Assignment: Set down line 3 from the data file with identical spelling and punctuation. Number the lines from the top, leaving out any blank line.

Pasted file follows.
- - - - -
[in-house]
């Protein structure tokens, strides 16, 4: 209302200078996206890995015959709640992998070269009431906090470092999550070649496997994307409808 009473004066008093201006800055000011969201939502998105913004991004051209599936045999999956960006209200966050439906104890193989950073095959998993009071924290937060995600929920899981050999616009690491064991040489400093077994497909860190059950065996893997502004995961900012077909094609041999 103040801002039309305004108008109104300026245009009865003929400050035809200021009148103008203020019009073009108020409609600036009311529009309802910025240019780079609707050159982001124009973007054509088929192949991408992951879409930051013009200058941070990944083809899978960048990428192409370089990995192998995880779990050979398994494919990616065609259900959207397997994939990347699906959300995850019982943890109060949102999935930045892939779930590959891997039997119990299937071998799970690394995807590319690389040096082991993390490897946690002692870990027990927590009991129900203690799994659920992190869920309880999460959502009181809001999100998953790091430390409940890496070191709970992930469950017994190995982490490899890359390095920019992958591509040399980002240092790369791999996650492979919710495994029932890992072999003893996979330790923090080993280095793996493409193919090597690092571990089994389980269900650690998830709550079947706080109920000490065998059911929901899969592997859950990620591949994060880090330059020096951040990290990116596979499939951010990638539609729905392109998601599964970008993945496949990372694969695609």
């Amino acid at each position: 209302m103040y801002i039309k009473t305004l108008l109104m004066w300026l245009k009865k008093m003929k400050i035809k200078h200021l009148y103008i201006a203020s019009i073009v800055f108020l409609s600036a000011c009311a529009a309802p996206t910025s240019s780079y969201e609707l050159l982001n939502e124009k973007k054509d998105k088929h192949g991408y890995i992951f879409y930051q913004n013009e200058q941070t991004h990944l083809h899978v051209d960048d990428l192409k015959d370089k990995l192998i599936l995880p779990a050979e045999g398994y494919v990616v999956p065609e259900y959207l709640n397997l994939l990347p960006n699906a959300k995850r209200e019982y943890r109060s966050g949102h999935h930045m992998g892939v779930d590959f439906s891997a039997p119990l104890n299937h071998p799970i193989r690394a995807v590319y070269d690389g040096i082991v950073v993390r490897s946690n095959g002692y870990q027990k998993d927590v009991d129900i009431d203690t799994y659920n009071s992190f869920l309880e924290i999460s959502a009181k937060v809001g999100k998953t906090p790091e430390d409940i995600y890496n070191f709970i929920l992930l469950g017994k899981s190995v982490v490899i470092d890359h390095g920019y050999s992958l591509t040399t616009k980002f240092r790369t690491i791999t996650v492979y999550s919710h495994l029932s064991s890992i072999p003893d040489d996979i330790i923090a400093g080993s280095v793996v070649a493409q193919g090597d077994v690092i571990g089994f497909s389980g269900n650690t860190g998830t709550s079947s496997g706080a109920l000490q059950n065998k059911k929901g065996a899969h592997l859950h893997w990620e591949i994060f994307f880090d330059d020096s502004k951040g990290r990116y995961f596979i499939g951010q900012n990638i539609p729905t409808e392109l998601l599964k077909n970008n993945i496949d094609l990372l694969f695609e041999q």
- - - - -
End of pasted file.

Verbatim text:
């Amino acid at each position: 209302m103040y801002i039309k009473t305004l108008l109104m004066w300026l245009k009865k008093m003929k400050i035809k200078h200021l009148y103008i201006a203020s019009i073009v800055f108020l409609s600036a000011c009311a529009a309802p996206t910025s240019s780079y969201e609707l050159l982001n939502e124009k973007k054509d998105k088929h192949g991408y890995i992951f879409y930051q913004n013009e200058q941070t991004h990944l083809h899978v051209d960048d990428l192409k015959d370089k990995l192998i599936l995880p779990a050979e045999g398994y494919v990616v999956p065609e259900y959207l709640n397997l994939l990347p960006n699906a959300k995850r209200e019982y943890r109060s966050g949102h999935h930045m992998g892939v779930d590959f439906s891997a039997p119990l104890n299937h071998p799970i193989r690394a995807v590319y070269d690389g040096i082991v950073v993390r490897s946690n095959g002692y870990q027990k998993d927590v009991d129900i009431d203690t799994y659920n009071s992190f869920l309880e924290i999460s959502a009181k937060v809001g999100k998953t906090p790091e430390d409940i995600y890496n070191f709970i929920l992930l469950g017994k899981s190995v982490v490899i470092d890359h390095g920019y050999s992958l591509t040399t616009k980002f240092r790369t690491i791999t996650v492979y999550s919710h495994l029932s064991s890992i072999p003893d040489d996979i330790i923090a400093g080993s280095v793996v070649a493409q193919g090597d077994v690092i571990g089994f497909s389980g269900n650690t860190g998830t709550s079947s496997g706080a109920l000490q059950n065998k059911k929901g065996a899969h592997l859950h893997w990620e591949i994060f994307f880090d330059d020096s502004k951040g990290r990116y995961f596979i499939g951010q900012n990638i539609p729905t409808e392109l998601l599964k077909n970008n993945i496949d094609l990372l694969f695609e041999q």